An ongoing struggle I hear a lot about is the question of “why isn’t my at-home mani lasting as long as the one I paid $20 for at the salon?”. There are a few things that usually come to mind, like how cuticles are treated, the fact that many people skip base and top coats (FOR SHAME!), and a number of other little details that so many of us simply overlook. To that end, this is how to do an at-home spa manicure (and the foundation of your nail art endeavors, should you want them to last without chipping off quickly).
– Cotton Balls
– Nail Clippers
– Nail File
– Nail Buffer
– Cuticle Oil
– Cuticle Nippers
– Base Coat
– Polish of your choice
– Top Coat
– Q-tips or a Flat-tipped nail art brush
Apply cuticle remover cream. Here, I’m using Julep Vanish (which I LOVE). Allow it to sit for 30-45 seconds.
Gently push back cuticles with an orangewood stick or a soft edged cuticle pusher. Here, I’m using Julep’s Teflon coated Cuticle Pusher (which I HIGHLY highly recommend).
Scrub off remaining cuticle remover with warm, soapy water. Leaving cuticle remover on the skin will allow cuticle remover to continue to eat away at the living skin you DON’T want to remove (the eponychium), so be sure to wash it off thoroughly.
Optional step that I didn’t photograph: Apply a sugar scrub and massage into hands, scrubbing gently to remove dead skin. Scrubs with glycolic acid or AHAs are particularly great additions to any mani because they have the added benefit of chemical exfoliants that encourage and enhance cellular turnover. I recommend Julep’s Glycolic Hand Scrub. Rinse thoroughly, then…
Optional step (and this is what I think really makes the spa mani experience): Massage your hands with hand creme, body oil, or a lotion of your choosing. You can warm it up to give it that extra somethin’ somethin’. I love using warm coconut oil with a couple drops of lavender oil, but here I’m using Aveda Hand Relief. Be sure to take your time on this part! Your hands do a lot for you, so give them a little extra TLC, and afterwards, wipe nails down with a warm, damp wash cloth if the lotion or oil you use doesn’t absorb all that well.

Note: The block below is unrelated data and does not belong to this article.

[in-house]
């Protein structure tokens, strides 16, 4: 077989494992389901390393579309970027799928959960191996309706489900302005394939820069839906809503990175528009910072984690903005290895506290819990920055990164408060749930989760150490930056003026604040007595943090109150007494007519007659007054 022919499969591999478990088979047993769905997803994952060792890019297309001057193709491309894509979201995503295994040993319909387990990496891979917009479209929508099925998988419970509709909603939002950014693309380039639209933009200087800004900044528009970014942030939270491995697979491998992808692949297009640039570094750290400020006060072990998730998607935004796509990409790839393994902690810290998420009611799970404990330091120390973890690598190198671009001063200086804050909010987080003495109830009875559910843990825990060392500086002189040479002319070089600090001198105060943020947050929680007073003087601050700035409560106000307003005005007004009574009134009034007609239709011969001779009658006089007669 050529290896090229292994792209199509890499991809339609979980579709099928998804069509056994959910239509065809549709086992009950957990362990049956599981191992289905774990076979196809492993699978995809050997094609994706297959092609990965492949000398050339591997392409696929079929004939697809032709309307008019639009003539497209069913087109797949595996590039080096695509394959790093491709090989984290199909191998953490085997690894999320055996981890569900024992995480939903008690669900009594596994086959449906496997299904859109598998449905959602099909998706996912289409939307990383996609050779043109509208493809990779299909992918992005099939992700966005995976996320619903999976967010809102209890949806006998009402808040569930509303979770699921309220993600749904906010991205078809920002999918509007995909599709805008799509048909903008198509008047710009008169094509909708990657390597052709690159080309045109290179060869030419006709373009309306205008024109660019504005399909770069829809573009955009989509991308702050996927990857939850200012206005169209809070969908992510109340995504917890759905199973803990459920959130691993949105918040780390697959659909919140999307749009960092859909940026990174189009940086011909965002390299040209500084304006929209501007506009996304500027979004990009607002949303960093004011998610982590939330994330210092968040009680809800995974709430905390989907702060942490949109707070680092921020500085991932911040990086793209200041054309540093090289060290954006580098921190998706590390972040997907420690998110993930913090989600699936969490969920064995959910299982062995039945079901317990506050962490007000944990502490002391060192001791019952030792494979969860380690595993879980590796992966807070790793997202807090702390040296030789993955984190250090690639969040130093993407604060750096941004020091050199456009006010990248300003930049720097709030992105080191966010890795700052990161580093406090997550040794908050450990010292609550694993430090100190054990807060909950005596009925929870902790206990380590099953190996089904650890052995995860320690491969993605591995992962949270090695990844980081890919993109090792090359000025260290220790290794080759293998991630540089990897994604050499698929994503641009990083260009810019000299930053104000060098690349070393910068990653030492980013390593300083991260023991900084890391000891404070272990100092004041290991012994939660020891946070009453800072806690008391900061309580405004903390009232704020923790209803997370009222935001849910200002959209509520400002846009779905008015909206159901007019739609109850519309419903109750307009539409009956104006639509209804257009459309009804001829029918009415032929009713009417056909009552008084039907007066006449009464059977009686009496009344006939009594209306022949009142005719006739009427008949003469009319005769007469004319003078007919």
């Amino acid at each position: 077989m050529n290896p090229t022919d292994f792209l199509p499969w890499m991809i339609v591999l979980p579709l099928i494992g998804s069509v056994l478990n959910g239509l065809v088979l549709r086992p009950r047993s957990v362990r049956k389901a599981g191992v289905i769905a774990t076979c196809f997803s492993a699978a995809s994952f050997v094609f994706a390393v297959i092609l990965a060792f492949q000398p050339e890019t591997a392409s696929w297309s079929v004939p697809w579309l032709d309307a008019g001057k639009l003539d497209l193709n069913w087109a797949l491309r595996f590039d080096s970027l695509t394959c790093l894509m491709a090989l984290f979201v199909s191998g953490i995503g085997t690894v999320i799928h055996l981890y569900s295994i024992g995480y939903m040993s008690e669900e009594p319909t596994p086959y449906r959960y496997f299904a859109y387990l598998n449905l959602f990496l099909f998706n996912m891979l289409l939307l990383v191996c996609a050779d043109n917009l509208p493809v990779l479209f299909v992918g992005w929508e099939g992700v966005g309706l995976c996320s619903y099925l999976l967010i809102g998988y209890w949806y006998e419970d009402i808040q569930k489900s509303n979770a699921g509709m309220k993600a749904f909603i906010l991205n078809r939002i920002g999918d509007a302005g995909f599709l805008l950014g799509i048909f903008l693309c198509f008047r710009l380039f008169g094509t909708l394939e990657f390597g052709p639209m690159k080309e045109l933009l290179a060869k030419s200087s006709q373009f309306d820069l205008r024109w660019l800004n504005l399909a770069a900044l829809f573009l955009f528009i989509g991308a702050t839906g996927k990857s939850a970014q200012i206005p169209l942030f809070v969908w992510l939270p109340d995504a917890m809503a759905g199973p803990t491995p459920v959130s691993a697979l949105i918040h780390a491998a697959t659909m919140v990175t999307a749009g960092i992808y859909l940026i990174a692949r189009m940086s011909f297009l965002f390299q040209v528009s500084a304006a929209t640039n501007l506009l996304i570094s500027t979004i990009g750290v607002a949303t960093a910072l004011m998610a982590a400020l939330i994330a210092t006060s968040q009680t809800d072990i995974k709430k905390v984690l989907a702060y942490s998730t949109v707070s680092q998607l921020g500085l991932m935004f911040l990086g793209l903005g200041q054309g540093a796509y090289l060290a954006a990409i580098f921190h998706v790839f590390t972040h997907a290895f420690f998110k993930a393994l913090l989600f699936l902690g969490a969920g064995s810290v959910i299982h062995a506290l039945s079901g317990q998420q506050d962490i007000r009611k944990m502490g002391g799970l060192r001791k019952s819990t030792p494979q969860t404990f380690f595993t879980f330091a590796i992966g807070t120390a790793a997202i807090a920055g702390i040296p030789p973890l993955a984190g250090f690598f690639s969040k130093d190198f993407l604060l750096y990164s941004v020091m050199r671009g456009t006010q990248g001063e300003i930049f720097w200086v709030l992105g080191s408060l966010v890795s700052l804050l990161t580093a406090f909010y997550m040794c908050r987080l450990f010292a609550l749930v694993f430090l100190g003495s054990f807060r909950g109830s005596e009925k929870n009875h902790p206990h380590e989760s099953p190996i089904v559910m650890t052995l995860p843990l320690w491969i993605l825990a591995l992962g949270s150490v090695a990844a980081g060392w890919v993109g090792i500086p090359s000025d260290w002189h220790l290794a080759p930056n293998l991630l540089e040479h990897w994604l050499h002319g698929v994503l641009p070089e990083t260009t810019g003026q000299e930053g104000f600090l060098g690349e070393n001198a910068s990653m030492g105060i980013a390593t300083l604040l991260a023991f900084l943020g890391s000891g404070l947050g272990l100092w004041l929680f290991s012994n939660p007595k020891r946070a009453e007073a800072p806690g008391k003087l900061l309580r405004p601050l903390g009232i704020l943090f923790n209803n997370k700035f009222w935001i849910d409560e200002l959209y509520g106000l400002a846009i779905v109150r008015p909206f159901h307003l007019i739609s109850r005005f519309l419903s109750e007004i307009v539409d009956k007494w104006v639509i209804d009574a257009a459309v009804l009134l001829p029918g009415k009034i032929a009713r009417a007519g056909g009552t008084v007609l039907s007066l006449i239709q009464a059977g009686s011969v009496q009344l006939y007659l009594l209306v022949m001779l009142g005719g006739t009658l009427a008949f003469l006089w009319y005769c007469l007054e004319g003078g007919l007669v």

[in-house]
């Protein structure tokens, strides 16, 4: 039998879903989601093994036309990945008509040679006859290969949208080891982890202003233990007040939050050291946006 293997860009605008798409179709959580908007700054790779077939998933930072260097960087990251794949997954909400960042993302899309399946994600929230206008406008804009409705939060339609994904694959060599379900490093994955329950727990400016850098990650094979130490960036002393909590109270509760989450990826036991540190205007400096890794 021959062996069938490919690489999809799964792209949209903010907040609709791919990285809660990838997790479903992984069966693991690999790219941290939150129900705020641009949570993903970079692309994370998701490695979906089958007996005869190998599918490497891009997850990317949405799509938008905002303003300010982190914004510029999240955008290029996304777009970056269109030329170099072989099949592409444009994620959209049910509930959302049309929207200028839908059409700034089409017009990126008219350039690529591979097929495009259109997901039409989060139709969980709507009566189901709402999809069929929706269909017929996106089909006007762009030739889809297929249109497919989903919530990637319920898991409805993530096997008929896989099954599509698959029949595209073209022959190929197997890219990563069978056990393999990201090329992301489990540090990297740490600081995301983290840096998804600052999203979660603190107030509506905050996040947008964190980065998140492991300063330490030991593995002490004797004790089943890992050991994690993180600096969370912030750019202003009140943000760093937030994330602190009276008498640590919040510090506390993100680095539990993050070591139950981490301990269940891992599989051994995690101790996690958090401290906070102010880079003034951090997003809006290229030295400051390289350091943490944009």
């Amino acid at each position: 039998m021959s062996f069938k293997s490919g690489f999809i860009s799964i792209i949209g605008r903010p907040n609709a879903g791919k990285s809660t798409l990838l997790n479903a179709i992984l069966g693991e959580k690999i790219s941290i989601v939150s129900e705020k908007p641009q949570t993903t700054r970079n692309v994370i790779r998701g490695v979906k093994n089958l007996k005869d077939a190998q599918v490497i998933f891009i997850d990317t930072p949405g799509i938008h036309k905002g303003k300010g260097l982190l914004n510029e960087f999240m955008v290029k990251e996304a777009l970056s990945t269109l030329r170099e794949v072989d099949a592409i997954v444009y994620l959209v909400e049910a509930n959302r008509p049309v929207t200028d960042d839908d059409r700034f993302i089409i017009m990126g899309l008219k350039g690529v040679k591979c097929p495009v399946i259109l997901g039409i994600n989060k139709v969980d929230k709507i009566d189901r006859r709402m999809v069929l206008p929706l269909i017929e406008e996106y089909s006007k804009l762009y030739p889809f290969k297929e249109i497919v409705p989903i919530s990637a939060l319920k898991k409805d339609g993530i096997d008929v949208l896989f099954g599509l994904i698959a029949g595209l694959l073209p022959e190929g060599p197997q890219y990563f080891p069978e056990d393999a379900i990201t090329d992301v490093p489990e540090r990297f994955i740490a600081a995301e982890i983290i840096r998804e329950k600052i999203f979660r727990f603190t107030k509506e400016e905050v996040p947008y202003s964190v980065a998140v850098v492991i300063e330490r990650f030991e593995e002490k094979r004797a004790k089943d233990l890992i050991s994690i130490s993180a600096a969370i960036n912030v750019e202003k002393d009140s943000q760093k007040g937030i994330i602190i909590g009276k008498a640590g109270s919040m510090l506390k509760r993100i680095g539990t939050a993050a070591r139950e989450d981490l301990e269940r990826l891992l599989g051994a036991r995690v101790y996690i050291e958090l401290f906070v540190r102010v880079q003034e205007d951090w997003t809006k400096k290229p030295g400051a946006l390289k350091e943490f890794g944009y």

Now finish drying your nails and file them into your shape of preference. I recommend starting with a coarser grit file (but don’t go too coarse on natural nails – medium grit at most), then finishing with a crystal file. Here, I’m using the Diamancel for Sephora Mini #2 Medium. A few extra tips on filing:
- Always always remember to file in ONE direction – do not see-saw!
- Do not file to shorten – only file to shape. If you need to adjust length, use your clippers
- File in short, gentle strokes.
Apply a base coat of your choosing. There are so very many to choose from, and it really is a matter of preference. Here, I’m using Sally Hansen Complete Care Extra Moisturizing 4-in-1 Nail Treatment, but my favorite non-treatment base coat is Orly Bonder.
Make sure to “wrap” the tips of each nail, as this will help your polish from chipping and shrinking. You’ll do this by running the polish brush perpendicular to the tip of the nail plate. Here’s some more help on how to apply polish evenly.
If there is still any polish around your nails, use a brush or q-tip soaked in nail polish remover to wipe it off. Note that using a brush is MUCH much easier, because you don’t as big of a risk of smudging around the edges or getting cotton strands stuck to any still-sticky polish.